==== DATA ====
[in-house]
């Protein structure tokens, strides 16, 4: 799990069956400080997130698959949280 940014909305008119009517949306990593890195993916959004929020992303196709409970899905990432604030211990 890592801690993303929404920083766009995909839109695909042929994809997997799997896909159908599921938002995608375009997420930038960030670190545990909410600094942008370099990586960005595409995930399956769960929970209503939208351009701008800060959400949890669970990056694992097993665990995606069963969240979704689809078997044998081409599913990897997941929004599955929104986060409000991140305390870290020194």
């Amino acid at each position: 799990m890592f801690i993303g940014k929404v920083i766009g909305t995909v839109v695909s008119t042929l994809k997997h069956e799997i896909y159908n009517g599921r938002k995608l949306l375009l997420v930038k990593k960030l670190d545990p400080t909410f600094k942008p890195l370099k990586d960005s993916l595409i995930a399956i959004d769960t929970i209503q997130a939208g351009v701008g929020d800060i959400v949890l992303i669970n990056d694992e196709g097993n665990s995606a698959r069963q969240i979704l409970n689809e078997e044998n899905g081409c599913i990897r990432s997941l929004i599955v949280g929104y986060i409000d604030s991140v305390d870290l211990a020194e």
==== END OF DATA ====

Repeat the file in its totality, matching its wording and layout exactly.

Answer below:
[in-house]
């Protein structure tokens, strides 16, 4: 799990069956400080997130698959949280 940014909305008119009517949306990593890195993916959004929020992303196709409970899905990432604030211990 890592801690993303929404920083766009995909839109695909042929994809997997799997896909159908599921938002995608375009997420930038960030670190545990909410600094942008370099990586960005595409995930399956769960929970209503939208351009701008800060959400949890669970990056694992097993665990995606069963969240979704689809078997044998081409599913990897997941929004599955929104986060409000991140305390870290020194």
């Amino acid at each position: 799990m890592f801690i993303g940014k929404v920083i766009g909305t995909v839109v695909s008119t042929l994809k997997h069956e799997i896909y159908n009517g599921r938002k995608l949306l375009l997420v930038k990593k960030l670190d545990p400080t909410f600094k942008p890195l370099k990586d960005s993916l595409i995930a399956i959004d769960t929970i209503q997130a939208g351009v701008g929020d800060i959400v949890l992303i669970n990056d694992e196709g097993n665990s995606a698959r069963q969240i979704l409970n689809e078997e044998n899905g081409c599913i990897r990432s997941l929004i599955v949280g929104y986060i409000d604030s991140v305390d870290l211990a020194e």